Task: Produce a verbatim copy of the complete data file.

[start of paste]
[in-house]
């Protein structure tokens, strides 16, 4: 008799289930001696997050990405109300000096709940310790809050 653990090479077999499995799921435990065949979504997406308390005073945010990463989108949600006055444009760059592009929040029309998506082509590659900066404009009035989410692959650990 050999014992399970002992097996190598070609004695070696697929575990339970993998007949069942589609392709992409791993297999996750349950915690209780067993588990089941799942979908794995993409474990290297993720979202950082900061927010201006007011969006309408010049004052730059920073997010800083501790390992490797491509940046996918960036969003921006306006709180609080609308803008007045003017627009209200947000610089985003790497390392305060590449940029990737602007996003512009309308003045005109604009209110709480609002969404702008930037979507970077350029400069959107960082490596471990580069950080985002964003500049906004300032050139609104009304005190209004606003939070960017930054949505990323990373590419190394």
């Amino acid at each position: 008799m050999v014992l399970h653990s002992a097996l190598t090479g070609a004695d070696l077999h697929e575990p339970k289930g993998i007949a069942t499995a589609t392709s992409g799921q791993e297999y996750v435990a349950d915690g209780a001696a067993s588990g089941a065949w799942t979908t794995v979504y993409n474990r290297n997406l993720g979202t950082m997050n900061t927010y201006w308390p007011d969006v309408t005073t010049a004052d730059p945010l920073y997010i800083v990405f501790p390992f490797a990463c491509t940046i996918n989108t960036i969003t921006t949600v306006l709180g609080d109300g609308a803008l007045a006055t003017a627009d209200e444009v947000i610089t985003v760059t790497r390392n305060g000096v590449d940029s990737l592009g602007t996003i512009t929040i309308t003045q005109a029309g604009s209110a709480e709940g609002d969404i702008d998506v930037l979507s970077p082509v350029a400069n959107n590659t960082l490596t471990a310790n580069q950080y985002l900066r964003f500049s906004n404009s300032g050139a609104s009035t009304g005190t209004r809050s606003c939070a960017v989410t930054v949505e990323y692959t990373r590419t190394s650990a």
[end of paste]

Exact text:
[in-house]
């Protein structure tokens, strides 16, 4: 008799289930001696997050990405109300000096709940310790809050 653990090479077999499995799921435990065949979504997406308390005073945010990463989108949600006055444009760059592009929040029309998506082509590659900066404009009035989410692959650990 050999014992399970002992097996190598070609004695070696697929575990339970993998007949069942589609392709992409791993297999996750349950915690209780067993588990089941799942979908794995993409474990290297993720979202950082900061927010201006007011969006309408010049004052730059920073997010800083501790390992490797491509940046996918960036969003921006306006709180609080609308803008007045003017627009209200947000610089985003790497390392305060590449940029990737602007996003512009309308003045005109604009209110709480609002969404702008930037979507970077350029400069959107960082490596471990580069950080985002964003500049906004300032050139609104009304005190209004606003939070960017930054949505990323990373590419190394």
């Amino acid at each position: 008799m050999v014992l399970h653990s002992a097996l190598t090479g070609a004695d070696l077999h697929e575990p339970k289930g993998i007949a069942t499995a589609t392709s992409g799921q791993e297999y996750v435990a349950d915690g209780a001696a067993s588990g089941a065949w799942t979908t794995v979504y993409n474990r290297n997406l993720g979202t950082m997050n900061t927010y201006w308390p007011d969006v309408t005073t010049a004052d730059p945010l920073y997010i800083v990405f501790p390992f490797a990463c491509t940046i996918n989108t960036i969003t921006t949600v306006l709180g609080d109300g609308a803008l007045a006055t003017a627009d209200e444009v947000i610089t985003v760059t790497r390392n305060g000096v590449d940029s990737l592009g602007t996003i512009t929040i309308t003045q005109a029309g604009s209110a709480e709940g609002d969404i702008d998506v930037l979507s970077p082509v350029a400069n959107n590659t960082l490596t471990a310790n580069q950080y985002l900066r964003f500049s906004n404009s300032g050139a609104s009035t009304g005190t209004r809050s606003c939070a960017v989410t930054v949505e990323y692959t990373r590419t190394s650990a």